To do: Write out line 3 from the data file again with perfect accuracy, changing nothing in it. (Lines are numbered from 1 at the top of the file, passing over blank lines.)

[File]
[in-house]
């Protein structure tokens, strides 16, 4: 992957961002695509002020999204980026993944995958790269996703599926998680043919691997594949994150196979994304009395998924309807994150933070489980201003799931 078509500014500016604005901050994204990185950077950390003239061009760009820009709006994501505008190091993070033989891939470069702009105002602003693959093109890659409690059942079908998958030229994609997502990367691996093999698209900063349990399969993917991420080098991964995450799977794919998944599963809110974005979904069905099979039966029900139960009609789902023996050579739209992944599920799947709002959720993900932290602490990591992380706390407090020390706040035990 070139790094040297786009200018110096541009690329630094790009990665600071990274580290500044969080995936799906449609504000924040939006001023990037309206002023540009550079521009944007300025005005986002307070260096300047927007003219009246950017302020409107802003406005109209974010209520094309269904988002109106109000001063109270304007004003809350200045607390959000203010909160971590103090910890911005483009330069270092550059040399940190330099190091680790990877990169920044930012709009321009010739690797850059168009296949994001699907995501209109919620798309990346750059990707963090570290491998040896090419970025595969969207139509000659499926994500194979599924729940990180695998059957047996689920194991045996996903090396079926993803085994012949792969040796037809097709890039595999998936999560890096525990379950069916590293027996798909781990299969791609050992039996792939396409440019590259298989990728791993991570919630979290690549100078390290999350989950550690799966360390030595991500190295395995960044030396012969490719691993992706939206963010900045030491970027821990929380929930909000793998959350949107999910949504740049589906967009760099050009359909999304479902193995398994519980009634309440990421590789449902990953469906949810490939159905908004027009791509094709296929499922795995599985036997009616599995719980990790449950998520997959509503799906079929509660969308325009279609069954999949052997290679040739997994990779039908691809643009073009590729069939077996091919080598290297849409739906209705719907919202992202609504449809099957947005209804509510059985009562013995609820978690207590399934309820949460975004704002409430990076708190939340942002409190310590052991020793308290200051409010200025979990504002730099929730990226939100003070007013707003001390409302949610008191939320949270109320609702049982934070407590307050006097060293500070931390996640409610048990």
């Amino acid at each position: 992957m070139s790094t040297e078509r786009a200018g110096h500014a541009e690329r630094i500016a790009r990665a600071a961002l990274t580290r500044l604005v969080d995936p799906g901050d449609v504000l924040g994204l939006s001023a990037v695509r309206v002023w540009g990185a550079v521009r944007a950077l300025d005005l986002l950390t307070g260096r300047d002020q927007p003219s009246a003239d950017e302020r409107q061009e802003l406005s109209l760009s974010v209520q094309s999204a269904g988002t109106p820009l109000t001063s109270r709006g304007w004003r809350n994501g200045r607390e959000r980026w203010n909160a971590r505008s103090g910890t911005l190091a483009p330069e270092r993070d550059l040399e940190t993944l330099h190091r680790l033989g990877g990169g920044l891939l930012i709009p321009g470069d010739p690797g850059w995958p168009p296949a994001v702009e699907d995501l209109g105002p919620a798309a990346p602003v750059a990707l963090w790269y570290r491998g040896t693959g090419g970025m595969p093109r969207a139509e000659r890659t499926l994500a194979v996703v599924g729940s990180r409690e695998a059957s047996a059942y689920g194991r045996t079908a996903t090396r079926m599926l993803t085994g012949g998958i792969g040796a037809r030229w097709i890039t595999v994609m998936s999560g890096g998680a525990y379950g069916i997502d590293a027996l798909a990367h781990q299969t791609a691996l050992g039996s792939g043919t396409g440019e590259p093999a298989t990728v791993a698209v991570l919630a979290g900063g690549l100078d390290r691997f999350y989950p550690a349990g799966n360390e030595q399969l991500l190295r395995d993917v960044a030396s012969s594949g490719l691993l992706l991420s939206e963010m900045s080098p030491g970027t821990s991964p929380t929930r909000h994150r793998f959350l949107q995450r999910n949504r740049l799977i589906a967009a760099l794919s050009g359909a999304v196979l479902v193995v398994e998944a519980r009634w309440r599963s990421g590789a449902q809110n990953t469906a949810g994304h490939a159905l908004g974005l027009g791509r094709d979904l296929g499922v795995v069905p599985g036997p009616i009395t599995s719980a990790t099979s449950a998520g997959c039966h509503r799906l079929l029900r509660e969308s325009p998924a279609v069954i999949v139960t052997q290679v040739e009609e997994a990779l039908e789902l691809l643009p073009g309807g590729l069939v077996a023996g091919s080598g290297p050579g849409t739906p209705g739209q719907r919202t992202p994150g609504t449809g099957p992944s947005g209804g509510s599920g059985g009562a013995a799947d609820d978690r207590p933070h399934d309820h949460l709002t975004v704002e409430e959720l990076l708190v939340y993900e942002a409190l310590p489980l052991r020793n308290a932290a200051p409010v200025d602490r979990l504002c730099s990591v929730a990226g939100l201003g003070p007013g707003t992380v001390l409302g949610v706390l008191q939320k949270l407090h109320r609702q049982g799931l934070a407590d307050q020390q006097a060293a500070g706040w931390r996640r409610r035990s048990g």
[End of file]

């Amino acid at each position: 992957m070139s790094t040297e078509r786009a200018g110096h500014a541009e690329r630094i500016a790009r990665a600071a961002l990274t580290r500044l604005v969080d995936p799906g901050d449609v504000l924040g994204l939006s001023a990037v695509r309206v002023w540009g990185a550079v521009r944007a950077l300025d005005l986002l950390t307070g260096r300047d002020q927007p003219s009246a003239d950017e302020r409107q061009e802003l406005s109209l760009s974010v209520q094309s999204a269904g988002t109106p820009l109000t001063s109270r709006g304007w004003r809350n994501g200045r607390e959000r980026w203010n909160a971590r505008s103090g910890t911005l190091a483009p330069e270092r993070d550059l040399e940190t993944l330099h190091r680790l033989g990877g990169g920044l891939l930012i709009p321009g470069d010739p690797g850059w995958p168009p296949a994001v702009e699907d995501l209109g105002p919620a798309a990346p602003v750059a990707l963090w790269y570290r491998g040896t693959g090419g970025m595969p093109r969207a139509e000659r890659t499926l994500a194979v996703v599924g729940s990180r409690e695998a059957s047996a059942y689920g194991r045996t079908a996903t090396r079926m599926l993803t085994g012949g998958i792969g040796a037809r030229w097709i890039t595999v994609m998936s999560g890096g998680a525990y379950g069916i997502d590293a027996l798909a990367h781990q299969t791609a691996l050992g039996s792939g043919t396409g440019e590259p093999a298989t990728v791993a698209v991570l919630a979290g900063g690549l100078d390290r691997f999350y989950p550690a349990g799966n360390e030595q399969l991500l190295r395995d993917v960044a030396s012969s594949g490719l691993l992706l991420s939206e963010m900045s080098p030491g970027t821990s991964p929380t929930r909000h994150r793998f959350l949107q995450r999910n949504r740049l799977i589906a967009a760099l794919s050009g359909a999304v196979l479902v193995v398994e998944a519980r009634w309440r599963s990421g590789a449902q809110n990953t469906a949810g994304h490939a159905l908004g974005l027009g791509r094709d979904l296929g499922v795995v069905p599985g036997p009616i009395t599995s719980a990790t099979s449950a998520g997959c039966h509503r799906l079929l029900r509660e969308s325009p998924a279609v069954i999949v139960t052997q290679v040739e009609e997994a990779l039908e789902l691809l643009p073009g309807g590729l069939v077996a023996g091919s080598g290297p050579g849409t739906p209705g739209q719907r919202t992202p994150g609504t449809g099957p992944s947005g209804g509510s599920g059985g009562a013995a799947d609820d978690r207590p933070h399934d309820h949460l709002t975004v704002e409430e959720l990076l708190v939340y993900e942002a409190l310590p489980l052991r020793n308290a932290a200051p409010v200025d602490r979990l504002c730099s990591v929730a990226g939100l201003g003070p007013g707003t992380v001390l409302g949610v706390l008191q939320k949270l407090h109320r609702q049982g799931l934070a407590d307050q020390q006097a060293a500070g706040w931390r996640r409610r035990s048990g």